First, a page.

DETROIT -- Ford Motor Co. said on Tuesday it would miss its goal of keeping vehicle prices steady this year in the United States due to escalating incentives, but vowed to make up the difference with cost cuts.
The change in Ford's outlook came during an update to analysts on Ford's year-old turnaround plan, which Chairman and Chief Executive Bill Ford Jr. pledged was on track, including Ford's target of earning 70 cents a share for 2003.
"So far we've met or exceeded our commitments to you every quarter since we launched this plan," Ford, the great-grandson of founder Henry Ford, told analysts. "Obviously it's a very tough marketplace, but the things we can control we've got a good grasp on."
This year, Ford had predicted flat pricing on vehicles in the United States and a 1 percent price increase in Europe, including changes in incentives. Ford's net prices rose 0.2 percent in the first quarter, while net prices at General Motors Corp. fell 3 percent and DaimlerChrysler AG's Chrysler arm saw its prices fall 1.5 percent.
Ford executives had attributed the difference to its revenue management system, which they said allowed Ford to maximize any sales boost from rebates, zero-percent loans and other incentives while minimizing the costs. It also monitors what options customers are willing to pay extra for and adjusts production accordingly.
But Ford said it now expects prices in the United States to fall this year by an unspecified amount. In April, Ford was forced to match GM's lead with $3,000 rebates and five-year, interest-free loans on much of its lineup. This month, GM and Ford are offering six-year loans at 1.9 percent interest.
As a result, Ford's average incentive rose to $3,198 per vehicle in April, up 13 percent from March and 45 percent from April 2002, according to industry research firm Autodata.
"We may fall short of our net price outlook," Ford Chief Operating Officer Nick Scheele told analysts. "If our pricing assumptions do not hold, we're quite certain our accelerated cost actions will cover any shortfall."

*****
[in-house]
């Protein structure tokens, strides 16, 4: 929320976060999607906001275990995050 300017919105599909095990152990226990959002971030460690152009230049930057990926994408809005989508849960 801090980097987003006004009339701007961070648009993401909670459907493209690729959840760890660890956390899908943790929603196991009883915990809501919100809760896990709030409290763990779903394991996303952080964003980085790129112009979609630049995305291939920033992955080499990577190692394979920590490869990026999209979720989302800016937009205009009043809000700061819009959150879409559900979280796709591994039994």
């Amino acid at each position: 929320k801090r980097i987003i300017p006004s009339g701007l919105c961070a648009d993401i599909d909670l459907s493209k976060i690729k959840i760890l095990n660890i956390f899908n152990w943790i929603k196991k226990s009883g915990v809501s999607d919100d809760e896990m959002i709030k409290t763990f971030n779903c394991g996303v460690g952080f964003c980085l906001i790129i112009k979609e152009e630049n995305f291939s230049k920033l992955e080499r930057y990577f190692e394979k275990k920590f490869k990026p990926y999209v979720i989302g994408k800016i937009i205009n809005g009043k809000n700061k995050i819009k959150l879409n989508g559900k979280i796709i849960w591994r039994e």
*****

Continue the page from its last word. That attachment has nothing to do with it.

Scheele and Ford CFO Allan Gilmour also said Ford would likely miss its European pricing goal due to weaker industry sales and higher-than-expected incentives. Ford lowered its estimate for industrywide sales in Europe this year to 16.5 million cars and trucks, the same as its U.S. estimate.
Gilmour said Ford's second-quarter pricing performance in the United States would be "unfavorable" because it had no new vehicles going on sale which would command higher prices, compared to the launch of new full-size sport utility vehicles in the same quarter a year ago.
Thanks to global and regional overcapacity, the U.S. auto industry has been in a state of deflation for the past several years, even as sales have run near record highs. For Detroit's Big Three, that has made cost-cutting the only sure way to profits.
Ford executives spent much of their 3-1/2 hour presentation talking about their cost cutting efforts around the globe, saying that higher pension, health-care and vehicle design costs would be offset by lower costs for vehicle parts, manufacturing, administration and warranty.
"In recent times we have been in a trap where total company cost was increasing every year," Scheele said. "This year we stem that tide and total costs will decline."